Five Things to Know About the Declaration of Sentiments

From seating to suffrage, here’s why the document is relevant today

Women's Suffrage
A statue of the people present at the 1848 Seneca Falls Convention can be seen at the Women's Rights National Historical Park in Seneca Falls. Keith Ewing (Flickr/Creative Commons)

Editor’s Note, July 20, 2020: This article has been updated in anticipation of the centennial of the 19th Amendment, which granted women suffrage. Read more about the the Seneca Falls Convention here.

In June 2016, as Hillary Clinton became the first woman from a major party to win enough delegates to secure the nomination, the former Secretary of State made mention of another consequential moment in women's political history: the Seneca Falls Declaration of Sentiments. “A small but determined group of women, and men, came together with the idea that women deserved equal rights,” she said. “It was the first time in human history that that kind of declaration occurred."

Why would a potential President name-drop a 168-year-old document? Here’s what you should know about the Declaration of Sentiments and Resolutions that was passed at the Seneca Falls Convention on women’s rights:

It has its roots in a dispute over seating

Strangely enough, the struggle for women’s rights and, eventually, women’s suffrage in America began with a blowup over seating. Elizabeth Cady Stanton and Lucretia Mott met when they were whisked off to a roped-off, women’s-only seating section at the 1840 World Anti-Slavery Convention. The convention had been thrown into chaos at the news that American women intended to vote, serve on committees and even speak at the convention, and in response they were shunted off to a section that was out of the view of men. Irate at their treatment, Stanton and Mott began to plot a convention of their own—this time, to address the state of women.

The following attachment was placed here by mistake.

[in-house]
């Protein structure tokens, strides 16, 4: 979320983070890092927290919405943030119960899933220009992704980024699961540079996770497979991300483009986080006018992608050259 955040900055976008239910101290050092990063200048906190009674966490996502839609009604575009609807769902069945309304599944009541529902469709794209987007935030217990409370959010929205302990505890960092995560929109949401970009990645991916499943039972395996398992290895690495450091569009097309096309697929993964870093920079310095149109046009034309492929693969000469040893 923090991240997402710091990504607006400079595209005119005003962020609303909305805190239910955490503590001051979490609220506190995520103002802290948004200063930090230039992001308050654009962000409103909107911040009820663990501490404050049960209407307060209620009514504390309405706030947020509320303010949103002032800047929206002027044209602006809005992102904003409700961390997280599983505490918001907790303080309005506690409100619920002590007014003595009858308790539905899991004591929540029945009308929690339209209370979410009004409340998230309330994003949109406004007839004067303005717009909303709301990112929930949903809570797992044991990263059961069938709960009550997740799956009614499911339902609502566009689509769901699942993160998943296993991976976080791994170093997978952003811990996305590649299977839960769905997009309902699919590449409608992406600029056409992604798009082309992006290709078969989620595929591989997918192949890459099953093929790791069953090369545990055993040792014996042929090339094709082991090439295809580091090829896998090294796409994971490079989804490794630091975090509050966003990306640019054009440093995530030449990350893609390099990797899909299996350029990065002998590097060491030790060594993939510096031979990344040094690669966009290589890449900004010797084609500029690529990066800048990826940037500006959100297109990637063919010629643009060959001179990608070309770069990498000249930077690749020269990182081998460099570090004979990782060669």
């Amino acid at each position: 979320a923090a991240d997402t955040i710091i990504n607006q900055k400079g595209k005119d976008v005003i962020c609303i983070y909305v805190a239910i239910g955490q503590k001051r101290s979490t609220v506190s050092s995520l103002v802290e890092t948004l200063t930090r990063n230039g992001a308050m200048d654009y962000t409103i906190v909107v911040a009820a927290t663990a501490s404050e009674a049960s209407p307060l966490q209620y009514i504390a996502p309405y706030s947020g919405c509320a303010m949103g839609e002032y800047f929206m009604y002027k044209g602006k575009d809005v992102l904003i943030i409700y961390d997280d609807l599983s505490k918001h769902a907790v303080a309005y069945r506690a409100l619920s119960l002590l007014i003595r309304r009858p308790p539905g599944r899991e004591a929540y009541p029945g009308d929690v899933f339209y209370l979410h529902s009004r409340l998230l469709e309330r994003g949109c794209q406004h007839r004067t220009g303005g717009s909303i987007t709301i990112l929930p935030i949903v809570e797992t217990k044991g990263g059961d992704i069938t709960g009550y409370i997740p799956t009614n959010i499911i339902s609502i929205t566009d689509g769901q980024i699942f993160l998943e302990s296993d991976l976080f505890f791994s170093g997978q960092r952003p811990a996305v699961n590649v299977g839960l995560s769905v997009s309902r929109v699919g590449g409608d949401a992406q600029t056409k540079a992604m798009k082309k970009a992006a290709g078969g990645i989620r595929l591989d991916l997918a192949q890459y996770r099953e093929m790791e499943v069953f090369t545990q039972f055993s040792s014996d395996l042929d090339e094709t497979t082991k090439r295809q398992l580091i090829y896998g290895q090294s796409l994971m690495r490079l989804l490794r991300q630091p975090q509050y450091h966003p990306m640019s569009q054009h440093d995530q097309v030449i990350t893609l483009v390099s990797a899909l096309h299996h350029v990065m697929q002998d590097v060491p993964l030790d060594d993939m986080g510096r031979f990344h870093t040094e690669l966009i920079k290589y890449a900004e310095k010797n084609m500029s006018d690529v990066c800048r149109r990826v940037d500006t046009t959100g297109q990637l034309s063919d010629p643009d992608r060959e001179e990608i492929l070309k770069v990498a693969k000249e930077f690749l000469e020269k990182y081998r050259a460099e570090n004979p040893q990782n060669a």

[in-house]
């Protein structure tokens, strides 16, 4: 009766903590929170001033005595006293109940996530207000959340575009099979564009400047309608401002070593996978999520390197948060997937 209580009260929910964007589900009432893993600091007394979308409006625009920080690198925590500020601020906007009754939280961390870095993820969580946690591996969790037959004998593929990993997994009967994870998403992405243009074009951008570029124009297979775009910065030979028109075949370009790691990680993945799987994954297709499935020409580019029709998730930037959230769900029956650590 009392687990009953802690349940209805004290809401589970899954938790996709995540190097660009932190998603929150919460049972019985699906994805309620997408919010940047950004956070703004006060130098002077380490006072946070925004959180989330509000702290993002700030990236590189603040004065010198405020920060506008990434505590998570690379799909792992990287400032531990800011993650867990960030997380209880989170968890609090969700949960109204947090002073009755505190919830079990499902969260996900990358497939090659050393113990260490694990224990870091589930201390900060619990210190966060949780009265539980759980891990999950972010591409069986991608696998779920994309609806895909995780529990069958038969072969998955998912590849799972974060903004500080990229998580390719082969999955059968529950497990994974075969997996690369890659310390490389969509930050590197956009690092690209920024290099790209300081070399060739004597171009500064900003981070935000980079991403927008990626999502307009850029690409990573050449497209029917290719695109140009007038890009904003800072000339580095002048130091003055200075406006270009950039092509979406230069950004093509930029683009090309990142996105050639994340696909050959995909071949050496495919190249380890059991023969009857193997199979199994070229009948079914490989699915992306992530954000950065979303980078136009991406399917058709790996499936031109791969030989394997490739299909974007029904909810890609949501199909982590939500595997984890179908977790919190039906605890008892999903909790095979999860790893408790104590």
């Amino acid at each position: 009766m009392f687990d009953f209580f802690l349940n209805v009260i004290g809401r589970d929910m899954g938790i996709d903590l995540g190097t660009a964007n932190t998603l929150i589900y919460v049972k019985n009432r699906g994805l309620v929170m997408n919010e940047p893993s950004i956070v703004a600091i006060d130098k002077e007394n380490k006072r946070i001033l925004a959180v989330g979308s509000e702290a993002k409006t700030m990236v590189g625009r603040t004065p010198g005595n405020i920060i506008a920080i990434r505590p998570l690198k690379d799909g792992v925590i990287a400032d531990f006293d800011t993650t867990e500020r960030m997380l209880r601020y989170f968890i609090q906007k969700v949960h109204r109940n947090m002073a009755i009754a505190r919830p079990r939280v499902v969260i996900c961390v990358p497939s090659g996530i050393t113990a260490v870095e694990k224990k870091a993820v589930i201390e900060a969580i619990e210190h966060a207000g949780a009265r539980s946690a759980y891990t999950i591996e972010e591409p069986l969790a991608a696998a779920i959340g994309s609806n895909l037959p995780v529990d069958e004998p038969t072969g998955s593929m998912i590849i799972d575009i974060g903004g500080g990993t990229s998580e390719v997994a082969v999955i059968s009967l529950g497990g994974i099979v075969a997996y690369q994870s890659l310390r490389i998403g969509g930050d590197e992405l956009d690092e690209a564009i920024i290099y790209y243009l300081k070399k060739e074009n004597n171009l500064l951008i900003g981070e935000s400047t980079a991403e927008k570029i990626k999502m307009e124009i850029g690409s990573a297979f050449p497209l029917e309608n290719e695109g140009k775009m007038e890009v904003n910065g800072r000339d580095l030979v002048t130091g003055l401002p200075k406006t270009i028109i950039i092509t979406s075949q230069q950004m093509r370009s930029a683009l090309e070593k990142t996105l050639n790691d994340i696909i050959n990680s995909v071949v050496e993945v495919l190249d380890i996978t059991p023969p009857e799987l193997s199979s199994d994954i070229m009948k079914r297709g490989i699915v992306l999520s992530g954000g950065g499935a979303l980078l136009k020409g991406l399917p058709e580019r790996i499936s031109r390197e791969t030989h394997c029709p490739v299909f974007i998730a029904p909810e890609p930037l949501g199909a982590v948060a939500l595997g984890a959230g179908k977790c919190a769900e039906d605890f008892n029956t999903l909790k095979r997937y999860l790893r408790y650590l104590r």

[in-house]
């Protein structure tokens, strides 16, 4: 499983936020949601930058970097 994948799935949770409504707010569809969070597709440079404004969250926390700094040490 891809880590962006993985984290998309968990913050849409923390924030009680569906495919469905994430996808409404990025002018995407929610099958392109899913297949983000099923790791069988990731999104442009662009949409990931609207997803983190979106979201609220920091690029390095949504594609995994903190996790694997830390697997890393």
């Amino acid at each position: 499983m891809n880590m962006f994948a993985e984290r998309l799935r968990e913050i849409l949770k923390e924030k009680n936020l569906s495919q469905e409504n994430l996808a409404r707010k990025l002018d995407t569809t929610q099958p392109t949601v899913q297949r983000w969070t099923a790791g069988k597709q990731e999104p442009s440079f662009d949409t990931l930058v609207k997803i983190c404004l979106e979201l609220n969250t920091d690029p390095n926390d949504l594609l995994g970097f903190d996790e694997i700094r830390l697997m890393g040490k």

It turns out that seating is still a hotly contested issue in politics. Each year, the State of the Union address leads to disputes and strange customs over who sits where—and all eyes are on who the current First Lady chooses to sit in her special viewing box. Both political conventions also generate plenty of press on their seating chart each year; in 2008, for example, the Democratic Party drew attention for giving swing state delegates the best seats at the Denver convention.

It was based on the Declaration of Independence...

The convention that followed was groundbreaking. More than 300 women and men from abolitionist, Quaker and reform circles attended the two-day Seneca Falls Convention, and Elizabeth Cady Stanton read a document that set out the group’s agenda. It was directly based on the Declaration of Independence—a convenient format and a bold statement on the equality of women.